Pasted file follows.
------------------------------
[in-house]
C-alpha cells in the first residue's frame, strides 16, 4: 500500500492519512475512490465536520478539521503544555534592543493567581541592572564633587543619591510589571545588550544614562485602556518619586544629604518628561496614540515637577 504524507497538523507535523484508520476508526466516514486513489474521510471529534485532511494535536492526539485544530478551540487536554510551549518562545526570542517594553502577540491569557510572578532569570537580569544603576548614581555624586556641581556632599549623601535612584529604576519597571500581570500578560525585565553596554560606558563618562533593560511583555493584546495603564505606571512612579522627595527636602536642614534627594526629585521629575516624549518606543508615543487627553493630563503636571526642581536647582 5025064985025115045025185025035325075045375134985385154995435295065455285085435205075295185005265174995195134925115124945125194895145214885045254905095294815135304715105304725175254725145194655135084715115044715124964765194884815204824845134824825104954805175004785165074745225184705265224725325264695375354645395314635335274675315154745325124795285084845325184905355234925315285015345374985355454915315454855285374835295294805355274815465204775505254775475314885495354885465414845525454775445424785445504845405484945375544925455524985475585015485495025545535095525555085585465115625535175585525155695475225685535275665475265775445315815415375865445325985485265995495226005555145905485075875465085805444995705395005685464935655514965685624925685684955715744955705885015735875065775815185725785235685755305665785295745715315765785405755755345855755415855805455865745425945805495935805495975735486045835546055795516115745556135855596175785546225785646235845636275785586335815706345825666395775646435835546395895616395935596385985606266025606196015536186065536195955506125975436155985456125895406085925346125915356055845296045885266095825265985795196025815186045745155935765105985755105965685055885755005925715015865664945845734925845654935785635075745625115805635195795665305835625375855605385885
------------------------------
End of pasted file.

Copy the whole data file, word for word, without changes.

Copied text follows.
[in-house]
C-alpha cells in the first residue's frame, strides 16, 4: 500500500492519512475512490465536520478539521503544555534592543493567581541592572564633587543619591510589571545588550544614562485602556518619586544629604518628561496614540515637577 504524507497538523507535523484508520476508526466516514486513489474521510471529534485532511494535536492526539485544530478551540487536554510551549518562545526570542517594553502577540491569557510572578532569570537580569544603576548614581555624586556641581556632599549623601535612584529604576519597571500581570500578560525585565553596554560606558563618562533593560511583555493584546495603564505606571512612579522627595527636602536642614534627594526629585521629575516624549518606543508615543487627553493630563503636571526642581536647582 5025064985025115045025185025035325075045375134985385154995435295065455285085435205075295185005265174995195134925115124945125194895145214885045254905095294815135304715105304725175254725145194655135084715115044715124964765194884815204824845134824825104954805175004785165074745225184705265224725325264695375354645395314635335274675315154745325124795285084845325184905355234925315285015345374985355454915315454855285374835295294805355274815465204775505254775475314885495354885465414845525454775445424785445504845405484945375544925455524985475585015485495025545535095525555085585465115625535175585525155695475225685535275665475265775445315815415375865445325985485265995495226005555145905485075875465085805444995705395005685464935655514965685624925685684955715744955705885015735875065775815185725785235685755305665785295745715315765785405755755345855755415855805455865745425945805495935805495975735486045835546055795516115745556135855596175785546225785646235845636275785586335815706345825666395775646435835546395895616395935596385985606266025606196015536186065536195955506125975436155985456125895406085925346125915356055845296045885266095825265985795196025815186045745155935765105985755105965685055885755005925715015865664945845734925845654935785635075745625115805635195795665305835625375855605385885